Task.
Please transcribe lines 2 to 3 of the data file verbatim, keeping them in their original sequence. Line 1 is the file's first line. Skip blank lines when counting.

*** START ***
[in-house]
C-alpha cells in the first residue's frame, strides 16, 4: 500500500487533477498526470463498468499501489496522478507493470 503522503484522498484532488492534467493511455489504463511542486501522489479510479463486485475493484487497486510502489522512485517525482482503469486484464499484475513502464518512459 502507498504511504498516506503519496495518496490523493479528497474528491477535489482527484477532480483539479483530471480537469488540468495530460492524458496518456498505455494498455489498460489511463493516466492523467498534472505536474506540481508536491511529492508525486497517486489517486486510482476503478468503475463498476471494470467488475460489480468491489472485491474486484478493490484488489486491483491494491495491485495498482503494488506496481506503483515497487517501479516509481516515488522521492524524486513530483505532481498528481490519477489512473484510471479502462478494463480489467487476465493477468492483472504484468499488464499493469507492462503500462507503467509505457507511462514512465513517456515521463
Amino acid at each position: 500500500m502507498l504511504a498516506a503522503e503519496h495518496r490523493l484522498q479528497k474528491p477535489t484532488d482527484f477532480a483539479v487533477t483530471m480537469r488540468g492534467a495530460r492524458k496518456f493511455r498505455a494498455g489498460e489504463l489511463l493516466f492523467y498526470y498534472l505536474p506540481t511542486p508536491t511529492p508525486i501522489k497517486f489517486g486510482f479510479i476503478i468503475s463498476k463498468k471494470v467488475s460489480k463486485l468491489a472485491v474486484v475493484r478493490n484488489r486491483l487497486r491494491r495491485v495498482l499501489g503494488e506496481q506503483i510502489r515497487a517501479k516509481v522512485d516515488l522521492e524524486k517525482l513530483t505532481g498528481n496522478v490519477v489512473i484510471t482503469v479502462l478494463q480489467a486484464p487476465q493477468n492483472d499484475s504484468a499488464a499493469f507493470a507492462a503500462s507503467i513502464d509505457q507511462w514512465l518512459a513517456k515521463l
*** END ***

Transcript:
C-alpha cells in the first residue's frame, strides 16, 4: 500500500487533477498526470463498468499501489496522478507493470 503522503484522498484532488492534467493511455489504463511542486501522489479510479463486485475493484487497486510502489522512485517525482482503469486484464499484475513502464518512459 502507498504511504498516506503519496495518496490523493479528497474528491477535489482527484477532480483539479483530471480537469488540468495530460492524458496518456498505455494498455489498460489511463493516466492523467498534472505536474506540481508536491511529492508525486497517486489517486486510482476503478468503475463498476471494470467488475460489480468491489472485491474486484478493490484488489486491483491494491495491485495498482503494488506496481506503483515497487517501479516509481516515488522521492524524486513530483505532481498528481490519477489512473484510471479502462478494463480489467487476465493477468492483472504484468499488464499493469507492462503500462507503467509505457507511462514512465513517456515521463
Amino acid at each position: 500500500m502507498l504511504a498516506a503522503e503519496h495518496r490523493l484522498q479528497k474528491p477535489t484532488d482527484f477532480a483539479v487533477t483530471m480537469r488540468g492534467a495530460r492524458k496518456f493511455r498505455a494498455g489498460e489504463l489511463l493516466f492523467y498526470y498534472l505536474p506540481t511542486p508536491t511529492p508525486i501522489k497517486f489517486g486510482f479510479i476503478i468503475s463498476k463498468k471494470v467488475s460489480k463486485l468491489a472485491v474486484v475493484r478493490n484488489r486491483l487497486r491494491r495491485v495498482l499501489g503494488e506496481q506503483i510502489r515497487a517501479k516509481v522512485d516515488l522521492e524524486k517525482l513530483t505532481g498528481n496522478v490519477v489512473i484510471t482503469v479502462l478494463q480489467a486484464p487476465q493477468n492483472d499484475s504484468a499488464a499493469f507493470a507492462a503500462s507503467i513502464d509505457q507511462w514512465l518512459a513517456k515521463l